Sean Leffers, founder of Sean Leffers Interiors, believes that interiors should be truly personal and diversely inspired. In every project, he strives to build collections that are both expressive and astute, drawing from a deep knowledge of architecture, decorative arts, antiquity and modernity. We sat down with Sean to discuss his passion for art, designing restaurants and his alter-ego as a novelist.

Can you tell us how Sean Leffers Interiors was conceived?

It was a slow evolution from design publishing to house flipping to realizing I wanted to focus on creating special interiors and learning as much as possible about our world through the lens of how people want to live.

Tell us about designing your first commercial project, Pacifique in West Hollywood — was this the first of many more to come?

Designing for restaurants is fun because there isn’t anyone living there to object to your crazier ideas. We didn’t have a ton of time or money, but we got to include nice details like lighting from Davide Groppi, meteora stone from Brazil, and little private dining booths inspired by Japanese Izakaya dining rooms. We are working on a new space in West Hollywood with chef Wes Whitsell. Mostly open-air seating with a courtyard centered on an ancient olive tree. The vibe is kind of Brazilian mid-century meets Japan in California. 

“I love working with clients who have the time and the interest to go deeper and explore what artists really move them and help them make sense of the world.”

How does art factor into each one of your projects? 

While art is always one of my top considerations, how it is incorporated into the project changes depending on the space and the client. Sometimes we are working with an existing collection and our job is to edit and place works to show them in the best way and to have interesting conversations with other works or the environment. For the new restaurant in LA, we commissioned the Argentinian painter Santiago Quesnel to travel around California making studies, and to paint a magnificent 30 foot oil-on-canvas semi-abstracted landscape based on his studies. I love working with clients who have the time and the interest to go deeper and explore what artists really move them and help them make sense of the world.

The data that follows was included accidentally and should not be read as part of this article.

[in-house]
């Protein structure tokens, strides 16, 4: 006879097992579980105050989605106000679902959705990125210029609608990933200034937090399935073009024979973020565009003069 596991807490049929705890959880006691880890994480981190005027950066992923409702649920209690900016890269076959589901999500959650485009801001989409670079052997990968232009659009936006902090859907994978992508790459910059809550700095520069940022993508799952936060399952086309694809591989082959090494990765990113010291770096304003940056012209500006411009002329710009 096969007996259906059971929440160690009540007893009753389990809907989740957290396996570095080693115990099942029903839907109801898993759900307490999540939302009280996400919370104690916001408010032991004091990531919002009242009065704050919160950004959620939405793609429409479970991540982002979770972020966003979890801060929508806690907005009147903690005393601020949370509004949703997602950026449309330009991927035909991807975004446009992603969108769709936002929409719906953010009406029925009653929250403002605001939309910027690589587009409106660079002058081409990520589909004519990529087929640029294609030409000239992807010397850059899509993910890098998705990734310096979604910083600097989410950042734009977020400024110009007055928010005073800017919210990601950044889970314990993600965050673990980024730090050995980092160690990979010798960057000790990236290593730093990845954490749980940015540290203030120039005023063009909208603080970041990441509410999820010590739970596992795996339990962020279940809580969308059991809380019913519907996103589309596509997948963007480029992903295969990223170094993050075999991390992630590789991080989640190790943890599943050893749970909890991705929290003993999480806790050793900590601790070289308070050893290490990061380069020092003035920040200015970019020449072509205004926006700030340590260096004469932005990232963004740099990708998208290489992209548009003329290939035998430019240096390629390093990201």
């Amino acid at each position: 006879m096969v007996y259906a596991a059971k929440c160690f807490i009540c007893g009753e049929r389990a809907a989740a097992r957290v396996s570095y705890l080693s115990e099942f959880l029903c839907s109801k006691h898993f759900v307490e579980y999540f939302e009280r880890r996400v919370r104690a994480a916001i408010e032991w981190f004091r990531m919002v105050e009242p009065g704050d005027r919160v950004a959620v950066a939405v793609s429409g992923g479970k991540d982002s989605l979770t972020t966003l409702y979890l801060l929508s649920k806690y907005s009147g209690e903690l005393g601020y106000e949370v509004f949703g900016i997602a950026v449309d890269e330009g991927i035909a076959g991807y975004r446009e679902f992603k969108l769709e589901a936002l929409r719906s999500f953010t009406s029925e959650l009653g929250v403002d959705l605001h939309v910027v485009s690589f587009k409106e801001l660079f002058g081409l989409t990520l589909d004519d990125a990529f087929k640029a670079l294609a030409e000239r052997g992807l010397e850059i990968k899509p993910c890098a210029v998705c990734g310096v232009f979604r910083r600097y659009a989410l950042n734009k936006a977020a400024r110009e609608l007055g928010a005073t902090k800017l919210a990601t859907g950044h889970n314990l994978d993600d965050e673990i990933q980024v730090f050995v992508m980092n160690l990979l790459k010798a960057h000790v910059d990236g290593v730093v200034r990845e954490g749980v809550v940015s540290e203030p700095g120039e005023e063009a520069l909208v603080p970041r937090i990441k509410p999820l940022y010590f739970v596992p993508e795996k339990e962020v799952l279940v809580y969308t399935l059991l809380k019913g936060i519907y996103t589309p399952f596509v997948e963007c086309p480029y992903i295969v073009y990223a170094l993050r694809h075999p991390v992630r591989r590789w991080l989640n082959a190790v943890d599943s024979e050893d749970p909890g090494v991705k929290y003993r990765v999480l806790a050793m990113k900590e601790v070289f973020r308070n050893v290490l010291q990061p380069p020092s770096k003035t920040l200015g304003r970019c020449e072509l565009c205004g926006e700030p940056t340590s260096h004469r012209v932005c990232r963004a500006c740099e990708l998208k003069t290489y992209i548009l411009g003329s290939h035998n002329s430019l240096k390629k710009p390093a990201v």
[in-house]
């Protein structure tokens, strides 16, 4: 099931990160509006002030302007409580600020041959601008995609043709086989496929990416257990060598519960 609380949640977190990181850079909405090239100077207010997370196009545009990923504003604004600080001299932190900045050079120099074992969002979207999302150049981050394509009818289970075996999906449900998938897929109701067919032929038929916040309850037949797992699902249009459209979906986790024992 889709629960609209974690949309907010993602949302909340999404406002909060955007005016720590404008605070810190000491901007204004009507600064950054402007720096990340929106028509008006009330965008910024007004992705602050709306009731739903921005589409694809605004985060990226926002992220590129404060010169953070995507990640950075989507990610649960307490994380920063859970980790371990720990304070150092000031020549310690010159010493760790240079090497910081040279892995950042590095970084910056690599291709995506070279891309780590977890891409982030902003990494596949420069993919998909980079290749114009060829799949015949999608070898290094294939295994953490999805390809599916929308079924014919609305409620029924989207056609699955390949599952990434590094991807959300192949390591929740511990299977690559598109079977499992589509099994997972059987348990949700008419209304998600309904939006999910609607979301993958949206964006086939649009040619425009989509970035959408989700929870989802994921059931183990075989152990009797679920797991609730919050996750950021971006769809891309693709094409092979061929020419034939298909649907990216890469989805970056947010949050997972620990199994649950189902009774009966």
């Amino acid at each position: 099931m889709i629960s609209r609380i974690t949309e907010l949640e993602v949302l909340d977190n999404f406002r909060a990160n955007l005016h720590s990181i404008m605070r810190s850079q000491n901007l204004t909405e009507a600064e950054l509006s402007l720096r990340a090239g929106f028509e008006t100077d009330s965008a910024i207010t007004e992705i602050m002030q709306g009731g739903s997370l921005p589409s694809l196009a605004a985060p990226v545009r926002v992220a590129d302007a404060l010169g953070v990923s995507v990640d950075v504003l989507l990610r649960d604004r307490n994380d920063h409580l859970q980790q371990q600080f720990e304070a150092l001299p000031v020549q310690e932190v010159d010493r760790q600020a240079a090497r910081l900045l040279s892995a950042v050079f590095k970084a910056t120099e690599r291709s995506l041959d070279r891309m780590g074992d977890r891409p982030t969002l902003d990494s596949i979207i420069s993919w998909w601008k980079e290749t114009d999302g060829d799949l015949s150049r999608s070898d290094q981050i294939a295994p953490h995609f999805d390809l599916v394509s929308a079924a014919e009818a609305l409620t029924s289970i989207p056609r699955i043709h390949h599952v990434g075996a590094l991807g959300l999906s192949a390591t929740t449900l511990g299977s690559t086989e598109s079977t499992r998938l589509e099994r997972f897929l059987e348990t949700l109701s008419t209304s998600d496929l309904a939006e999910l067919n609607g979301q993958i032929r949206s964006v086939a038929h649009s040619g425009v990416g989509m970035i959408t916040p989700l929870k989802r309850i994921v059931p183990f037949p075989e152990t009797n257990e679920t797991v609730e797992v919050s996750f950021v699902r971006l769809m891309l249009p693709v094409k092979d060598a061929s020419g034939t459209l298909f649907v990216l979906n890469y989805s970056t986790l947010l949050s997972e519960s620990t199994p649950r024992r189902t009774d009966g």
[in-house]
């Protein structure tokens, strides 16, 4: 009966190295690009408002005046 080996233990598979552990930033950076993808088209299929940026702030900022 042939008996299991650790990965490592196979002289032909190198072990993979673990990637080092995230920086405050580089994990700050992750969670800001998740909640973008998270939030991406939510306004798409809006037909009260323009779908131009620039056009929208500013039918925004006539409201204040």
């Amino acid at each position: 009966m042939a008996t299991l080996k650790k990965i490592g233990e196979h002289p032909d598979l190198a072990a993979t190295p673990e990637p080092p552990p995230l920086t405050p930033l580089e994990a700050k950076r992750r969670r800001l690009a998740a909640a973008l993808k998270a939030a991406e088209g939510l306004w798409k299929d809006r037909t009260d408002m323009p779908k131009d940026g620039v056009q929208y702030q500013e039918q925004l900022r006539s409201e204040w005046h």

If you had to choose, what has been the biggest influence on your career? 

When I was a kid, I spent a huge amount of my free time reading novels. I especially loved Austin, Tolstoy, Dickens, and James. I enjoyed reading so much that I decided to study literature and dreamt of becoming a novelist myself. I didn’t have much talent for writing, but I do think spending so much time with complex plots and nuanced characters gave me a sense for storytelling and an attraction to detail. 

What would you consider to be the most substantial change in the field of design since you opened your firm?

We haven’t been around for very long, but one of the developments that I find most heartening is people connecting more to their own personal style rather than chasing trends. This is important because it encourages people to invest in high quality pieces that they will continue to love for decades, helping reduce environmental waste and ultimately making people happier in their spaces and lives. 

What advice would you give to those just entering the design industry today?

Educate your eyes by seeing as much as you can, visit museums, great architecture, showrooms. Read as much as you can about history, art, and design. Think about what is important you in design, and in life in general, so that you can develop a point of view that has integrity and meaning beyond just making things look pretty.

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